I’m not saying that to convince you to throw up you hands and take a fatalistic mentality. Quite the contrary.  Any good coach will tell you not to get caught up in things you have no control over, but to focus on what you can control.

So here’s the question that really matters: how’s YOUR economy?

You can get bogged down about the macroeconomic situation, but you should be more worried about protecting your personal microeconomy.

2011 has been my most profitable year yet as a copywriter. While so many of my colleagues are complaining about taking a hit, having difficulty finding gigs. On the other hand, right now, I have a waiting list for clients who want to work with me.

I’m not saying that to brag, believe me. I bring it up because if I can do it, so can you.

I’d be remiss if I didn’t give you a few insights into why my economy is not currently reflecting what we’re seeing in the economy at large.

1.) I’m continuing to give. So many businesses are clenching their fists, holding back what they could be sharing, for fear of being ripped off. Or, instead of taking the time to nurture leads and develop relationships, they are rushing the selling process.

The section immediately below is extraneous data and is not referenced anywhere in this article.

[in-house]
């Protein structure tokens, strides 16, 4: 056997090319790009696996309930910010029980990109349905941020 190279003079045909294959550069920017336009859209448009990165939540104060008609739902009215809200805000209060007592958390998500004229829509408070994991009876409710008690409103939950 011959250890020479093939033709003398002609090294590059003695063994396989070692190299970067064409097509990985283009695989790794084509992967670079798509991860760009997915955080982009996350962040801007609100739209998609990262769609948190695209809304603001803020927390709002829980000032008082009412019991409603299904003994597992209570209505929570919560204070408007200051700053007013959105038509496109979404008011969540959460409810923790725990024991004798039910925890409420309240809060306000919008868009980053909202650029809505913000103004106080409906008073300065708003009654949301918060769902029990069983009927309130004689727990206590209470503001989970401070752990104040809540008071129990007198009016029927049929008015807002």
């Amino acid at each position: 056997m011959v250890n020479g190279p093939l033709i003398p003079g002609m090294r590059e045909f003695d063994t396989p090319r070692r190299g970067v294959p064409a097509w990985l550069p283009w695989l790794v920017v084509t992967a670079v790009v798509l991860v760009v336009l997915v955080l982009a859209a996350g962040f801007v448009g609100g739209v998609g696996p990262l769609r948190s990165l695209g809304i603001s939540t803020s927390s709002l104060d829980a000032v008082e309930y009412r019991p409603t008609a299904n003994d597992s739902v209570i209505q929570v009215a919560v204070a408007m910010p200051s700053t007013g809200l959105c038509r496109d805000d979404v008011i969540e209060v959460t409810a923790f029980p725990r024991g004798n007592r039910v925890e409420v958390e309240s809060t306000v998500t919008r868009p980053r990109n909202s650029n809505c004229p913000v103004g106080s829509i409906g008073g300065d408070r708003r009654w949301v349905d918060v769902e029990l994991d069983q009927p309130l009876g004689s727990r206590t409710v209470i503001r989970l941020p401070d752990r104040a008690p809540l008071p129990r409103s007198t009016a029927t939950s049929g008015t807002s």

Give as much value as you can. Giving information (in a strategic fashion) will firmly establish you as an expert, as an individual or business that cares about it’s customers and communities.

2.) Positioning. Don’t get caught in the death spiral of commoditization. You absolutely must be unique, especially during a downturn like we’re facing now. If your competitors can honestly make the same claims that you make about your business, you can only compete with them on price. You don’t really want to do that, do you?

Find your own unique selling proposition/competitive advantage and make sure your target audience knows why you’re a smarter choice than the other guy.

3.) Don’t react in fear. Define a plan of attack and be proactive. What do you want to achieve? Who do you want to work with? What  account are you aiming for? What do you have to do to get it?

Fear is killing your competitors.

Remember: “The possibilities are numerous once we decide to act and not react.” (George Bernard Shaw)

4.) Find out what your audience wants and help them get it.

5.) Don’t be afraid to negotiate confidently.

By all means, seek to understand the big picture. But also understand that no matter what the economy at large is like, there are always some people who are winning. Put yourself in a place to be one of the victors.